Not specifying occupation numbers in input will not automatically result in the computational of the ground state. It may even lead to non-convergence in the SCF and/or in the determination of minimum-energy geometries or transition states. Therefore: whenever possible, specify occupation numbers explicitly in input (key OCCUPATIONS)!
Misunderstanding results of a calculation may easily result from a lack of awareness of how ADF treats the electronic configuration, which orbitals are occupied and which are empty. Unless you specify occupation numbers in input they will be determined from the aufbau principle but only during the first few SCF cycles. Thereafter the distribution of electrons over the different symmetry representations is frozen (see the key OCCUPATIONS, options AUFBAU and aufbau2). If at that point the potential has not yet sufficiently relaxed to self-consistency the final situation may be non-aufbau.
A related aspect is that the ground state does not necessarily have an aufbau occupation scheme. In principle, different competing electronic states have to be evaluated to determine which has the lowest total (strongest bonding) energy.
Check output always carefully as to which orbitals are occupied. In general, whenever possible, supply occupation numbers in input. Be aware that the automatic choice by the program may in a Geometry Optimization result in different configurations in successive geometries: the automatic assessment by the program will be carried out anew in each SCF procedure. If competing configurations with comparable energies have different equilibrium geometries, the geometry optimization has a high failure probability. The gradients computed from the SCF solution of a particular configuration drive the atoms in a certain direction, but in the next geometry, when the program re-determines the occupations and finds a different configuration, the resulting gradients may drive the atoms in another direction.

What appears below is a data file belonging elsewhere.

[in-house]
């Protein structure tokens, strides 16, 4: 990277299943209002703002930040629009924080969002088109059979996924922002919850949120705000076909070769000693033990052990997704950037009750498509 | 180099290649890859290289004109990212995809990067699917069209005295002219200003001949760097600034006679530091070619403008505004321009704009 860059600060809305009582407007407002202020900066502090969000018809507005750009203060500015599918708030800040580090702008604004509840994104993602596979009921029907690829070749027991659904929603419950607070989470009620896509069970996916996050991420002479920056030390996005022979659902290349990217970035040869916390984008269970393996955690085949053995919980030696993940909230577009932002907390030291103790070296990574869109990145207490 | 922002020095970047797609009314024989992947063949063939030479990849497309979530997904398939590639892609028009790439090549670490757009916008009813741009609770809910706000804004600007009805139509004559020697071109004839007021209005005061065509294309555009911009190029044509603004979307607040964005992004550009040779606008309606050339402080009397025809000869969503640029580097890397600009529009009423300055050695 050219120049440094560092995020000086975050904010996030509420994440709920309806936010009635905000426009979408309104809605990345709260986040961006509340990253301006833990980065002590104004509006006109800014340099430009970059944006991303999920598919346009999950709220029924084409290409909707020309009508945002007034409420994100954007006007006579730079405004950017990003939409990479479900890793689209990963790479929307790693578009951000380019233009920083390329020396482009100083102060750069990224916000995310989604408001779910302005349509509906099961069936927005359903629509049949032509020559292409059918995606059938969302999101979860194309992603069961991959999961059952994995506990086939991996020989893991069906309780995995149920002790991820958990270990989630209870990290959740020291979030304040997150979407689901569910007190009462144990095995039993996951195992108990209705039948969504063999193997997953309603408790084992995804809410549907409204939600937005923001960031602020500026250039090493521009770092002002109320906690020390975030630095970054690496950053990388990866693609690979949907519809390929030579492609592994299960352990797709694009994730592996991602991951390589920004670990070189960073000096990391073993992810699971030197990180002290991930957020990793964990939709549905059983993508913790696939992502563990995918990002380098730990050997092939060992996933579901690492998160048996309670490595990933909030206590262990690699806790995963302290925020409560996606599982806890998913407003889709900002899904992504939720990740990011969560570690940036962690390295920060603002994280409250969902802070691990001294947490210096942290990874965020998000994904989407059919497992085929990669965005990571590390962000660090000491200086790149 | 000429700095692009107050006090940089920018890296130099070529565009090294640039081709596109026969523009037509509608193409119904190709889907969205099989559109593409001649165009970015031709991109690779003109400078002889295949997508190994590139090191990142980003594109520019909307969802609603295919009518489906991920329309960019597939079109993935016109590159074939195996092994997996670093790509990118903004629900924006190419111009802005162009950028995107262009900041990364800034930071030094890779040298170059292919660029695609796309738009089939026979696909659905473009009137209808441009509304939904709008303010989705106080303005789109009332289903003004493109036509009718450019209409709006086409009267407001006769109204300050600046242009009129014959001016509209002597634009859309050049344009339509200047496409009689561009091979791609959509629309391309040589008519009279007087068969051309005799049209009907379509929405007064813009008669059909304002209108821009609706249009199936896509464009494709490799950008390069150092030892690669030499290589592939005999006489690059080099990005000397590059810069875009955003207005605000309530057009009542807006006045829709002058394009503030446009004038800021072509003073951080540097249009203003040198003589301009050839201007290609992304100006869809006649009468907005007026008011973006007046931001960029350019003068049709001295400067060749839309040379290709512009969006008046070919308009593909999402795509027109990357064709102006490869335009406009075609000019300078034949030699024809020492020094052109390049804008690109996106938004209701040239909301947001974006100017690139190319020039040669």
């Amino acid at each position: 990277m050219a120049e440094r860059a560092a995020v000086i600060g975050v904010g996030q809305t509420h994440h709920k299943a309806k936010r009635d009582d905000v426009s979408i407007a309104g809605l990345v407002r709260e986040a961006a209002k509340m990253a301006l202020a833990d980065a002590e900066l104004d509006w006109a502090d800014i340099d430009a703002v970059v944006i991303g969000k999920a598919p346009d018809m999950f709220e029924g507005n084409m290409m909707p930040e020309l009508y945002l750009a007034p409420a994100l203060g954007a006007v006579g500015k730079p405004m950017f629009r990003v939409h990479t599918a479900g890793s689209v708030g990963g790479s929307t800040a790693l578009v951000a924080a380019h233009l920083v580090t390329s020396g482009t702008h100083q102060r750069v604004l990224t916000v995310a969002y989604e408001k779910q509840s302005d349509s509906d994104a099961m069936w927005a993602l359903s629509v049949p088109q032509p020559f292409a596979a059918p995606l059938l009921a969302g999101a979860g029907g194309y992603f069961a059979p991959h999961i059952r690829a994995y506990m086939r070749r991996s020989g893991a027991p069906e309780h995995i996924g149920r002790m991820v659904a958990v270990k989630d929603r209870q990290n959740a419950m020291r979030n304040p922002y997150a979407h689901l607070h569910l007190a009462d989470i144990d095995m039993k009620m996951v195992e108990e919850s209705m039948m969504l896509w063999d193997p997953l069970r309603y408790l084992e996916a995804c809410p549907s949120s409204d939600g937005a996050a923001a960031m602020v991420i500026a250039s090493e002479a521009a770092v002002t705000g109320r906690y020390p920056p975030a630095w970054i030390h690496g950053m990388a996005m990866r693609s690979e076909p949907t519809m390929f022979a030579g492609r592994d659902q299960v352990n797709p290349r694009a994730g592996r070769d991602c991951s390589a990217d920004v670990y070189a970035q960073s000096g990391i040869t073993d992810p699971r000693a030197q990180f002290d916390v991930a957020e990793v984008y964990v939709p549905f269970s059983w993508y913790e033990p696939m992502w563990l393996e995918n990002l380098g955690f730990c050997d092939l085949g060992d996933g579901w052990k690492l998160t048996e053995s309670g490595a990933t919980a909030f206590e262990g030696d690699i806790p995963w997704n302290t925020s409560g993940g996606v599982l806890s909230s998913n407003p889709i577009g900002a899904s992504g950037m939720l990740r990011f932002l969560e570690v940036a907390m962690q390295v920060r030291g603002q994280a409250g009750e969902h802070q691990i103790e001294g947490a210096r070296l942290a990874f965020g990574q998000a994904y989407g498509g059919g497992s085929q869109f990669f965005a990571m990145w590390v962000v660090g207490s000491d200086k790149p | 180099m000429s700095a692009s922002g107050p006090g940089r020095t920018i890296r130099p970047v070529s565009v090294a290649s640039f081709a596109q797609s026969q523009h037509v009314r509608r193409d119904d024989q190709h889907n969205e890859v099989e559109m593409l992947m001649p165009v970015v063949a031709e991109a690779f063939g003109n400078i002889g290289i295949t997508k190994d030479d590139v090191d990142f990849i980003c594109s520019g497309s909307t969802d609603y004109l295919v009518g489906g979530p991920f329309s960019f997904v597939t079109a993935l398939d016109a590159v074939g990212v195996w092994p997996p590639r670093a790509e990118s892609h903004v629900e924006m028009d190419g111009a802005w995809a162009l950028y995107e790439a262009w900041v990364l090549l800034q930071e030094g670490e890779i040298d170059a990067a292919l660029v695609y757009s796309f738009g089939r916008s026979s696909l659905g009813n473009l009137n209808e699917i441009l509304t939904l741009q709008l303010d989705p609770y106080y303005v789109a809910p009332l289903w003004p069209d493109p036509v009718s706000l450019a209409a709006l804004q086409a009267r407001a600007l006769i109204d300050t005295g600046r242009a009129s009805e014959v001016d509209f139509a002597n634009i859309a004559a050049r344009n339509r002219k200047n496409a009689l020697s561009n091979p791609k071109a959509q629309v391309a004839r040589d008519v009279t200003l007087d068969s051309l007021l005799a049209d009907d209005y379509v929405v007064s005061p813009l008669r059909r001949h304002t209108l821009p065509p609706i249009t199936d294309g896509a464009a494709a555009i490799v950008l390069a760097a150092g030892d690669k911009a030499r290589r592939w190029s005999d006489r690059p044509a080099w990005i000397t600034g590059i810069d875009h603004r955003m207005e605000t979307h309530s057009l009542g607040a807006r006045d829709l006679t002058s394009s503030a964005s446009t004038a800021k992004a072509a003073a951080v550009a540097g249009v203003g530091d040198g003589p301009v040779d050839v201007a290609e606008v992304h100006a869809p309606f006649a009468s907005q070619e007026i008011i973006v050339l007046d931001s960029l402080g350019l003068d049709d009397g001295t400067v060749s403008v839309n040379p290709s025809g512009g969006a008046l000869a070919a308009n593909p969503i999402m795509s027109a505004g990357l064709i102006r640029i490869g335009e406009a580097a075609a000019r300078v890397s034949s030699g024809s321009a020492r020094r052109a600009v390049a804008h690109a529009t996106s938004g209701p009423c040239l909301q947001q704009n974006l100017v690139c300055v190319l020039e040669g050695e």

See the keys CHARGE and OCCUPATIONS for user-control of occupation numbers.
Spin-unrestricted versus spin-restricted, Spin states¶
If your molecule has unpaired electrons, you should run an unrestricted calculation, in principle. However, if this exhibits convergence problems (or if you simply want to save time: an unrestricted calculation takes a factor 2 more CPU time and data storage), you may consider to do it in two steps. First, run a spin-restricted calculation. Then perform a spin-unrestricted calculation using the restricted TAPE21 as a restart file. In the follow-up calculation you should specify the precise occupation numbers for the state you’re interested in, and use the SCF input key to specify only one SCF cycle (iterations=1). This prohibits convergence (so you keep the converged restricted orbitals) and gives you a fairly adequate approximation to a converged unrestricted result. See also the H2 example run for a discussion in the Examples document.
An unrestricted calculation does not necessarily yield the multiplet configuration (triple, doublet ...). This is a rather complicated matter, see the discussion on multiplet states, key SLATERDETERMINANTS.